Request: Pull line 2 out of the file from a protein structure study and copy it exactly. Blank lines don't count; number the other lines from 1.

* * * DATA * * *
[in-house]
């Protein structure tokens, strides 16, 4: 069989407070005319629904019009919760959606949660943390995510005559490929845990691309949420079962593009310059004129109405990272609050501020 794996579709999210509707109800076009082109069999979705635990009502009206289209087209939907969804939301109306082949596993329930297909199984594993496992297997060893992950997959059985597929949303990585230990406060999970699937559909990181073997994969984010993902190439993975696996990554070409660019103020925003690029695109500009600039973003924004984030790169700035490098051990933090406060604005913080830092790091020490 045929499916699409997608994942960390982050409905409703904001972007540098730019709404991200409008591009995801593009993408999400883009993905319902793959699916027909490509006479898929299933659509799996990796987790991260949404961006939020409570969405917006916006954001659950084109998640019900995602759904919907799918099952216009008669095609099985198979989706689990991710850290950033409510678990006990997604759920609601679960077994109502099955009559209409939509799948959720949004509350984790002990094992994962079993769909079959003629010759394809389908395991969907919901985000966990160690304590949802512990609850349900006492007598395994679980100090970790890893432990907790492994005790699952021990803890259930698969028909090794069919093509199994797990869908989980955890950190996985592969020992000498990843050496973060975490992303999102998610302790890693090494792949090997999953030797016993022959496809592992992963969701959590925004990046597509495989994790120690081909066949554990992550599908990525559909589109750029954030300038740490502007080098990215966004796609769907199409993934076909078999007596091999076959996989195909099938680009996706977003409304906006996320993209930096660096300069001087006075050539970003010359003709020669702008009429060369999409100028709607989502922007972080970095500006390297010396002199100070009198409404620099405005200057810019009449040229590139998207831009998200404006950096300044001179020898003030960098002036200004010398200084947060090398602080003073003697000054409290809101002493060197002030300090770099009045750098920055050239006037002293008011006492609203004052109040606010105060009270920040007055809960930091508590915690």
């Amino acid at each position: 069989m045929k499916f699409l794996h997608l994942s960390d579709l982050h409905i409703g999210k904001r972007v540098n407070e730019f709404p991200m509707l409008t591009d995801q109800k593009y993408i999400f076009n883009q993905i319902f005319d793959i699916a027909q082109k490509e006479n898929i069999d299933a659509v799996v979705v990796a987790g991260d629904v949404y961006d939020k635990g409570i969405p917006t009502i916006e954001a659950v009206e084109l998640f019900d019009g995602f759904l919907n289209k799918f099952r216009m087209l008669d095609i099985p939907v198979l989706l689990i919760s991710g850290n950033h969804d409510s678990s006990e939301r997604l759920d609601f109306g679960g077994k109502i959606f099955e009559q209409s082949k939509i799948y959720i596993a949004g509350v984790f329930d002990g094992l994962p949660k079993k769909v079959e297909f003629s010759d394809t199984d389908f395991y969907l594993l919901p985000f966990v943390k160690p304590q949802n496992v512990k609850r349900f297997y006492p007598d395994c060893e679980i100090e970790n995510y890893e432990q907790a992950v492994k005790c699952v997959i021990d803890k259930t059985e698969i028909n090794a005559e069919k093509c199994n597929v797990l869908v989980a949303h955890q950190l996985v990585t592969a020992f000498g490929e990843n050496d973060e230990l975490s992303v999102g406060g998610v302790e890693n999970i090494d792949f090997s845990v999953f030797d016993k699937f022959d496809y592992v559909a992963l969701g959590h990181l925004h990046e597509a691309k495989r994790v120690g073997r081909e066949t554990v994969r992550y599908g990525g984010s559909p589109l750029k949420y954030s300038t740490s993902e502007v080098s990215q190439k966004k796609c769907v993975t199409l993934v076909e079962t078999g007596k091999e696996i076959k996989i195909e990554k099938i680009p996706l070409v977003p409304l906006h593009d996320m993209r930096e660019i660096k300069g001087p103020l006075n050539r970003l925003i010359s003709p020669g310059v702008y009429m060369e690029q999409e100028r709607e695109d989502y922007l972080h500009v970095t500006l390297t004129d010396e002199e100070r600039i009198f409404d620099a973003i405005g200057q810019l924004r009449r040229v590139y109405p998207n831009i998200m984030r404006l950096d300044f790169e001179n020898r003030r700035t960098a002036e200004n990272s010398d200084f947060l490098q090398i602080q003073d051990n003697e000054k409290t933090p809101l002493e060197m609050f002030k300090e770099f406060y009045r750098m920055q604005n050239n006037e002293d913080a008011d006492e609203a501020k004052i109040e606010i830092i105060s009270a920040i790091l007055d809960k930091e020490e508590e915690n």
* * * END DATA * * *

């Protein structure tokens, strides 16, 4: 069989407070005319629904019009919760959606949660943390995510005559490929845990691309949420079962593009310059004129109405990272609050501020 794996579709999210509707109800076009082109069999979705635990009502009206289209087209939907969804939301109306082949596993329930297909199984594993496992297997060893992950997959059985597929949303990585230990406060999970699937559909990181073997994969984010993902190439993975696996990554070409660019103020925003690029695109500009600039973003924004984030790169700035490098051990933090406060604005913080830092790091020490 045929499916699409997608994942960390982050409905409703904001972007540098730019709404991200409008591009995801593009993408999400883009993905319902793959699916027909490509006479898929299933659509799996990796987790991260949404961006939020409570969405917006916006954001659950084109998640019900995602759904919907799918099952216009008669095609099985198979989706689990991710850290950033409510678990006990997604759920609601679960077994109502099955009559209409939509799948959720949004509350984790002990094992994962079993769909079959003629010759394809389908395991969907919901985000966990160690304590949802512990609850349900006492007598395994679980100090970790890893432990907790492994005790699952021990803890259930698969028909090794069919093509199994797990869908989980955890950190996985592969020992000498990843050496973060975490992303999102998610302790890693090494792949090997999953030797016993022959496809592992992963969701959590925004990046597509495989994790120690081909066949554990992550599908990525559909589109750029954030300038740490502007080098990215966004796609769907199409993934076909078999007596091999076959996989195909099938680009996706977003409304906006996320993209930096660096300069001087006075050539970003010359003709020669702008009429060369999409100028709607989502922007972080970095500006390297010396002199100070009198409404620099405005200057810019009449040229590139998207831009998200404006950096300044001179020898003030960098002036200004010398200084947060090398602080003073003697000054409290809101002493060197002030300090770099009045750098920055050239006037002293008011006492609203004052109040606010105060009270920040007055809960930091508590915690």